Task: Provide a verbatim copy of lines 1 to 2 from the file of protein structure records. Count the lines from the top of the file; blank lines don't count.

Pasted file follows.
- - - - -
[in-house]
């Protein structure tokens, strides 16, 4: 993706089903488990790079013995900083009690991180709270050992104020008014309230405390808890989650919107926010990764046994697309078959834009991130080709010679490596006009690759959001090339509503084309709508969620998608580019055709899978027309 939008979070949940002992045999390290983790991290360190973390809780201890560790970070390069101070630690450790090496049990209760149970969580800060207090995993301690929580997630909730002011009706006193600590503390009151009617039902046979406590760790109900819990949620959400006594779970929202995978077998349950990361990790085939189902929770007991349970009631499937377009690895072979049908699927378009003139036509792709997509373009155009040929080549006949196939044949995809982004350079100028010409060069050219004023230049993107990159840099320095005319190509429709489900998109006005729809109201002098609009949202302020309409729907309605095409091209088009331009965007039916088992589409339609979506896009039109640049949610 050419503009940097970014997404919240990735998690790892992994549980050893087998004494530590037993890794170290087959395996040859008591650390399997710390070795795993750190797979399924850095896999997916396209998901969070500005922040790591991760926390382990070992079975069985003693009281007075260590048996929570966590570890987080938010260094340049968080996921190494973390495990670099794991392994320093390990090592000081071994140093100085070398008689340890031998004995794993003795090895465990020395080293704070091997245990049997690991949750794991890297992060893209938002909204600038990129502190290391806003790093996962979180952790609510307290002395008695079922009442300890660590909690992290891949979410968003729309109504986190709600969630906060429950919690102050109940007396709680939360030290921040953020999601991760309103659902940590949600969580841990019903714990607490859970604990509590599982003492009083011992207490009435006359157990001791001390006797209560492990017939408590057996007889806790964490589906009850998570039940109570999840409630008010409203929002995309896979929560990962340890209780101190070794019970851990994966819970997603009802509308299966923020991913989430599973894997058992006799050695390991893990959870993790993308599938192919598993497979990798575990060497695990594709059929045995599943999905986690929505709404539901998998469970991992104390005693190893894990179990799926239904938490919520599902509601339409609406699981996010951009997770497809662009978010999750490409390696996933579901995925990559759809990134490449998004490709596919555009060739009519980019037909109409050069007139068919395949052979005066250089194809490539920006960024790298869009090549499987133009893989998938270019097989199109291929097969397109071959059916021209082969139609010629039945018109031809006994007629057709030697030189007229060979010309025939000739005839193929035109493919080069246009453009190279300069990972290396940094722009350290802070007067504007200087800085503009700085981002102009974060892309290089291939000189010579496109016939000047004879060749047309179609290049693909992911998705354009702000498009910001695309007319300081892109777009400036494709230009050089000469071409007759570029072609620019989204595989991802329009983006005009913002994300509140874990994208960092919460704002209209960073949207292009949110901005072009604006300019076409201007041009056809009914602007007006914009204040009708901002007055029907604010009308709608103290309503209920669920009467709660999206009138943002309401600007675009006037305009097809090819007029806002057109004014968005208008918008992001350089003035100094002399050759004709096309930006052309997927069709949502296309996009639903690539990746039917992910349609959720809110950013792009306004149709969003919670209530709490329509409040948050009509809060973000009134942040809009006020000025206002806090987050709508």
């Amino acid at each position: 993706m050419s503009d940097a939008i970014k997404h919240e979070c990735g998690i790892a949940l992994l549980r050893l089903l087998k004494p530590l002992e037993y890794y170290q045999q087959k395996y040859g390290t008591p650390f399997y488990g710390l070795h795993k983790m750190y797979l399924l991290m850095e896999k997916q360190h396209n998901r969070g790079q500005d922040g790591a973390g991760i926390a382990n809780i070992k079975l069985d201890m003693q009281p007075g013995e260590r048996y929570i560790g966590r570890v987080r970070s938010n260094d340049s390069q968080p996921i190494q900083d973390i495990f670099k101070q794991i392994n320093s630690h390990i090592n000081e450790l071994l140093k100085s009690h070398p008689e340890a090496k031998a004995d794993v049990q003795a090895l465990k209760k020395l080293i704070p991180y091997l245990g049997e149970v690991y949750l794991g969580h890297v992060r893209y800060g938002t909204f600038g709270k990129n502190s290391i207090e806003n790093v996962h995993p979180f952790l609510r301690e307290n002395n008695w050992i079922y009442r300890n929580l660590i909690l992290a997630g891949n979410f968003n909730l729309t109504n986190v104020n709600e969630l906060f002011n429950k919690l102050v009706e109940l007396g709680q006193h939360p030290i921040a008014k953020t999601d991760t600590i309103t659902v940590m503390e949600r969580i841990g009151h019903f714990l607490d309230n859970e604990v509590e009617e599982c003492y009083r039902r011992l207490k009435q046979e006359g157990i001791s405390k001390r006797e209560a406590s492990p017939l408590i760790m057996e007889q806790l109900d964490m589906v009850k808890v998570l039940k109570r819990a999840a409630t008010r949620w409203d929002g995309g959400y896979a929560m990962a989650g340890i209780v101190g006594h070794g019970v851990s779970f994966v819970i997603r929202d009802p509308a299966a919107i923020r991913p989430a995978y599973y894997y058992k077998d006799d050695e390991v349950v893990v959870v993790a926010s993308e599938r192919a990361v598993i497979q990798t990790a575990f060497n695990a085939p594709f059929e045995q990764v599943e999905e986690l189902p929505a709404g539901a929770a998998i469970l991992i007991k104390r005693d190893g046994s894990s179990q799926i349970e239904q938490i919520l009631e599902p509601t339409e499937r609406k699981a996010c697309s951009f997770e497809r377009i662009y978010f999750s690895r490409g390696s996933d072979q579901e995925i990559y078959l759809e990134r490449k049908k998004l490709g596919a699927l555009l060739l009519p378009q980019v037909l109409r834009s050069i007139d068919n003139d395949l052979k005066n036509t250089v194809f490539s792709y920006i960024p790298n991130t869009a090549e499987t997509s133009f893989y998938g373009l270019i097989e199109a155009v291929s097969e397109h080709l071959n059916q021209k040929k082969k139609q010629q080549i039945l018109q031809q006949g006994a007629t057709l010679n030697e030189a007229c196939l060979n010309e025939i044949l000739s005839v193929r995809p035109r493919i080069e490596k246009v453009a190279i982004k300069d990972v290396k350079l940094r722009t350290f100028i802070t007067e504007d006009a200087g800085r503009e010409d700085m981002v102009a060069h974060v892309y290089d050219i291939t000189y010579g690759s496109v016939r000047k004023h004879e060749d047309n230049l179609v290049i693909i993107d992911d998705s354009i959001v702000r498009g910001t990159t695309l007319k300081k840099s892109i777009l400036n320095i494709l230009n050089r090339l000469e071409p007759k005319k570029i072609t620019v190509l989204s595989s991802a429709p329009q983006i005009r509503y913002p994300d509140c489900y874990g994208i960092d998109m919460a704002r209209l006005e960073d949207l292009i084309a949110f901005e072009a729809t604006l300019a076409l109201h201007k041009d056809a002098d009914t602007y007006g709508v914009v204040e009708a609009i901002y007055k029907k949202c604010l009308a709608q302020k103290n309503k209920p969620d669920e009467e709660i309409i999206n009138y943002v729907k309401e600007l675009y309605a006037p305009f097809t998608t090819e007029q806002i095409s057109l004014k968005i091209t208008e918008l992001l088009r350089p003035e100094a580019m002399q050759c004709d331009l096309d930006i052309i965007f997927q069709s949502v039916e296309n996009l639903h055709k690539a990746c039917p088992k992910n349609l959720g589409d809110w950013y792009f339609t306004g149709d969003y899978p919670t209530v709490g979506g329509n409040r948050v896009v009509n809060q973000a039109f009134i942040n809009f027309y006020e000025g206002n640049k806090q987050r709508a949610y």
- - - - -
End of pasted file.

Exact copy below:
[in-house]
């Protein structure tokens, strides 16, 4: 993706089903488990790079013995900083009690991180709270050992104020008014309230405390808890989650919107926010990764046994697309078959834009991130080709010679490596006009690759959001090339509503084309709508969620998608580019055709899978027309 939008979070949940002992045999390290983790991290360190973390809780201890560790970070390069101070630690450790090496049990209760149970969580800060207090995993301690929580997630909730002011009706006193600590503390009151009617039902046979406590760790109900819990949620959400006594779970929202995978077998349950990361990790085939189902929770007991349970009631499937377009690895072979049908699927378009003139036509792709997509373009155009040929080549006949196939044949995809982004350079100028010409060069050219004023230049993107990159840099320095005319190509429709489900998109006005729809109201002098609009949202302020309409729907309605095409091209088009331009965007039916088992589409339609979506896009039109640049949610 050419503009940097970014997404919240990735998690790892992994549980050893087998004494530590037993890794170290087959395996040859008591650390399997710390070795795993750190797979399924850095896999997916396209998901969070500005922040790591991760926390382990070992079975069985003693009281007075260590048996929570966590570890987080938010260094340049968080996921190494973390495990670099794991392994320093390990090592000081071994140093100085070398008689340890031998004995794993003795090895465990020395080293704070091997245990049997690991949750794991890297992060893209938002909204600038990129502190290391806003790093996962979180952790609510307290002395008695079922009442300890660590909690992290891949979410968003729309109504986190709600969630906060429950919690102050109940007396709680939360030290921040953020999601991760309103659902940590949600969580841990019903714990607490859970604990509590599982003492009083011992207490009435006359157990001791001390006797209560492990017939408590057996007889806790964490589906009850998570039940109570999840409630008010409203929002995309896979929560990962340890209780101190070794019970851990994966819970997603009802509308299966923020991913989430599973894997058992006799050695390991893990959870993790993308599938192919598993497979990798575990060497695990594709059929045995599943999905986690929505709404539901998998469970991992104390005693190893894990179990799926239904938490919520599902509601339409609406699981996010951009997770497809662009978010999750490409390696996933579901995925990559759809990134490449998004490709596919555009060739009519980019037909109409050069007139068919395949052979005066250089194809490539920006960024790298869009090549499987133009893989998938270019097989199109291929097969397109071959059916021209082969139609010629039945018109031809006994007629057709030697030189007229060979010309025939000739005839193929035109493919080069246009453009190279300069990972290396940094722009350290802070007067504007200087800085503009700085981002102009974060892309290089291939000189010579496109016939000047004879060749047309179609290049693909992911998705354009702000498009910001695309007319300081892109777009400036494709230009050089000469071409007759570029072609620019989204595989991802329009983006005009913002994300509140874990994208960092919460704002209209960073949207292009949110901005072009604006300019076409201007041009056809009914602007007006914009204040009708901002007055029907604010009308709608103290309503209920669920009467709660999206009138943002309401600007675009006037305009097809090819007029806002057109004014968005208008918008992001350089003035100094002399050759004709096309930006052309997927069709949502296309996009639903690539990746039917992910349609959720809110950013792009306004149709969003919670209530709490329509409040948050009509809060973000009134942040809009006020000025206002806090987050709508």